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Thursday, March 8, 2012

This Would Never Happen in the USA

I am in Quito as I write this.  Friends from Guatemala and Columbia are about to return to their homes after a few months stay in Ecuador.   I FINALLY got my car fixed and returned to me after 2 months waiting.  At the very last minute, we decided to take a 'circle trip'.   I drove from Cuenca to Banos to pick them up, then we drove on to Quito to spend 3 nights/4 days there....in a 2 bedroom fully furnished and equipped apartment I found online, smack dab in the heart of the colonial old-town area, just a few blocks from the Presidential Palace (equivilant of White House).  

Yesterday, after wandering around the colonial area dripping in beautiful churches, convents, hotels, museums, and whatnot, we hiked up the hill to the Basilica.   For $2, we were allowed inside where we could climb the steeple and see the stunning vistas of Quito.   Years ago, when I backpacked Europe, I went from cathedral to cathedral and climbed their steeples for their views.  I thought this would be the same type of experience.

OHHHHH...were we in for a BIG SURPRISE!!!

It is the largest neo-Gothic basilica in the Americas.  On July 10, 1892, the first stone was placed.  Between 1892 and 1909, the Heart of Mary Cathedral was constructed.  The building is noted for its grotesques in the form of native Ecuadorian animals, such as armadillos, iguana, and Galapagos tortoises.  The Basilica is 492 feet long and 115 feet wide. It is 98 feet high in the sanctuary, and 377 feet high in the two frontal towers.

We entered a spiral stairwell and began our climb.  Oh...don't forget...Quito is at 9,000+ feet, so air is a valuable commodity.  In a short while we spilled out onto a landing area with admirable views.  Nice.   Photos.  Click Click.  Back into the stair well and up, up, up.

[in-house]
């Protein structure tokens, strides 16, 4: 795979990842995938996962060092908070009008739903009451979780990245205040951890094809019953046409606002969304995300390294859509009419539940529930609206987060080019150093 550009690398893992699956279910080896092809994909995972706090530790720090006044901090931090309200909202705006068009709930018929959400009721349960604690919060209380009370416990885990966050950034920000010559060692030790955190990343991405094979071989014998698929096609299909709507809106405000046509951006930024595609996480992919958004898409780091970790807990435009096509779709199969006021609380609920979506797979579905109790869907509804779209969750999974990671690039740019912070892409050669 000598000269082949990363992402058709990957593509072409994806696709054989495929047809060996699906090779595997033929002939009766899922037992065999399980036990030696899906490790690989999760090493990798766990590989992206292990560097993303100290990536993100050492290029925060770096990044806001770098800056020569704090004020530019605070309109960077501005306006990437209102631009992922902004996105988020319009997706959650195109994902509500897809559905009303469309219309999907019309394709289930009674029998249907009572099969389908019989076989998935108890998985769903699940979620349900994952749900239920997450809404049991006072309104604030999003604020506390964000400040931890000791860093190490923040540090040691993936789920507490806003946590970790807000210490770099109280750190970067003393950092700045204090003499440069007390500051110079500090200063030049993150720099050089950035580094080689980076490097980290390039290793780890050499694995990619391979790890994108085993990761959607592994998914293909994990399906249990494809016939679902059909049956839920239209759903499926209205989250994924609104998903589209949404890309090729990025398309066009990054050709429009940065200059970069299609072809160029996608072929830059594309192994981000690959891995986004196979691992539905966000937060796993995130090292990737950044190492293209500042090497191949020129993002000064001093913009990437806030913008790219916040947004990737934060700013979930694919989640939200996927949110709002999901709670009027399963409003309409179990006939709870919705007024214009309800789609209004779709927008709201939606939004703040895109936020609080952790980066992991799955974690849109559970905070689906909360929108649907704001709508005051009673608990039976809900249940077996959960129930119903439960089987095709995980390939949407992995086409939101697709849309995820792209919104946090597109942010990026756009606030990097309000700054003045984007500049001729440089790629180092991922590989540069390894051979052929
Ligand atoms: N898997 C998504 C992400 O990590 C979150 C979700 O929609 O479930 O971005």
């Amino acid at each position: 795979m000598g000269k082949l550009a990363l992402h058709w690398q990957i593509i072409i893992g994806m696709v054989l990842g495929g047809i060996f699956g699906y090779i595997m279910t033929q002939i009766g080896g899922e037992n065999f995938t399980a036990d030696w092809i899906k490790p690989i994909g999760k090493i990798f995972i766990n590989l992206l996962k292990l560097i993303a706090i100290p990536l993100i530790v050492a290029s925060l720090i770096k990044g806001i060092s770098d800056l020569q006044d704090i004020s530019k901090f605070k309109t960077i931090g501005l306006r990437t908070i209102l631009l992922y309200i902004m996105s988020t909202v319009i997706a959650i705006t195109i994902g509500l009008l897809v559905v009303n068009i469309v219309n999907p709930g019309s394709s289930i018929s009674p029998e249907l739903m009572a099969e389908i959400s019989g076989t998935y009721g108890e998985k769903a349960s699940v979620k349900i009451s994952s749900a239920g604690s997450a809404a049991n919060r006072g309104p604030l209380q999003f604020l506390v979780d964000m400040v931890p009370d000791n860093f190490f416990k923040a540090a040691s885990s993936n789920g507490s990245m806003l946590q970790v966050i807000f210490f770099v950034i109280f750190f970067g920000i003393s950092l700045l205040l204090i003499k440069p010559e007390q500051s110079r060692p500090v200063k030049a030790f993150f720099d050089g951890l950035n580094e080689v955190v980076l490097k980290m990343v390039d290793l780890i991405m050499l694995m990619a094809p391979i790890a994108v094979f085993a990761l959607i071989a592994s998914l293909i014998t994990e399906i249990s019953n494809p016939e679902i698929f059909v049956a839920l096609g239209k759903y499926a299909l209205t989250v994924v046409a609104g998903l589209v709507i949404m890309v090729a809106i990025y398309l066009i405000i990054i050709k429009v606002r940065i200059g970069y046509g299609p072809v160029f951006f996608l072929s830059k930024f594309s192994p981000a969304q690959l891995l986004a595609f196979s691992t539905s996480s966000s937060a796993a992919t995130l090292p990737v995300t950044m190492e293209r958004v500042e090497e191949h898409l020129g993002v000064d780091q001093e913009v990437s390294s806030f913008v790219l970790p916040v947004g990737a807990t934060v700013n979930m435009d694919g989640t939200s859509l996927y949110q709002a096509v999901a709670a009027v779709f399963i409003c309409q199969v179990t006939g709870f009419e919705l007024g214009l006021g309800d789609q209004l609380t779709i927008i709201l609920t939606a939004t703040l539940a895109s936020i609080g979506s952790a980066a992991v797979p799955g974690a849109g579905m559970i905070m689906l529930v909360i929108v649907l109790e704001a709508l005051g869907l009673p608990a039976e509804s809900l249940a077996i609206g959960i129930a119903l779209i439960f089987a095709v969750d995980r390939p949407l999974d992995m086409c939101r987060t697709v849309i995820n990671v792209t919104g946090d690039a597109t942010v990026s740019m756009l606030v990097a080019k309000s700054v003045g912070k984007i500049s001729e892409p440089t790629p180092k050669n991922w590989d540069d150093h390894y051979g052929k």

Next, we landed in the area behind the huge round stained-glass window (white arrow in photo) at the front of the Basilica.  Stunning.  I turned around and gasped at what was our next adventure.  There was a lonnnnnng catwalk that traversed the length of the cathedral but, get this, over the top of the soaring, 100 ft high ceilings of the sanctuary!!!    Stop....think....envision.....you are inside the cathedral sitting in the pews, and you look up to the arched ceilings 100 feet up above you.   On the backside of those ceilings, is a catwalk YOU CAN WALK ACROSS!!!!   A simple planked walkway about 3 feet wide with simple rope railings beckoned us to the other side.

We all managed to get to the other side....some taking the opportunity to mimick being a model on Project Runway.  At the end, was a steep ladder with rungs made of thick re-bar.  Going up didn't seem so bad, but coming down seemed STRAIGHT DOWN. 

At this end was a steeple-like structure that looked somewhat like a spaceship where, if you dared, you climbed two more ladders to a round landing where you can take in the 360 view.  Those stairs looked too steep for my taste and I chose to forego.  Besides, we had yet climbed the steeples in the front of the church which would place us much higher than this structure, so the view was only going to get better.   Kids went up/down these ladders, ladies in low-heel shoes and....ummm...you might say they were glad they wore underwear for their visit.  Not a single person was supervising these areas and there were no restrictions for age, footwear, heart conditions, waivers to sign....nothing....nada.  You were on your own.

Next, we returned to the front of the church via the catwalk over the sanctuary below.  Then, back into the spiral stairwell and arrived at a charming cafe (lavendar arrow) where you could have a snack and sit at the windows more than 100 feet above ground.  

Another level, a gift shop (blue arrow).

Another level and we arrived in the chamber where the clock faces and mechanisms were housed.  A tight steel spiral staircase led us to a catwalk where we were at the same level as the hands of the clock (yellow arrow). 

Back into the spiral staircase and up again we went to the chamber of the bells (black arrow).  I stood on a box and reached up to ropes that were connected to the bells and yanked on them.   CLANG!!!  CLANG!!  CLANG!!! rang out across Quito by the hands of yours truly.

You'd THINK that would be it, right??  Nope!  We, and others that came after us, kept gasping "MORE??".

Up another darn-near-straight-up rebar ladder, we crawled onto the floor of the LAST stop in the steeple (red arrow).   We had only the tip of the steeple left above us, where we were prevented from entering.  We were probably at nearly 350 feet above the ground.  It was spooky and you couldn't help wonder how they monitor all the little concrete ornaments that adorn the church...to know they are secure and not going to topple off and clobber someone on the ground below?   Even some of the gargoyles that hung straight out from the sides looked a bit iffy.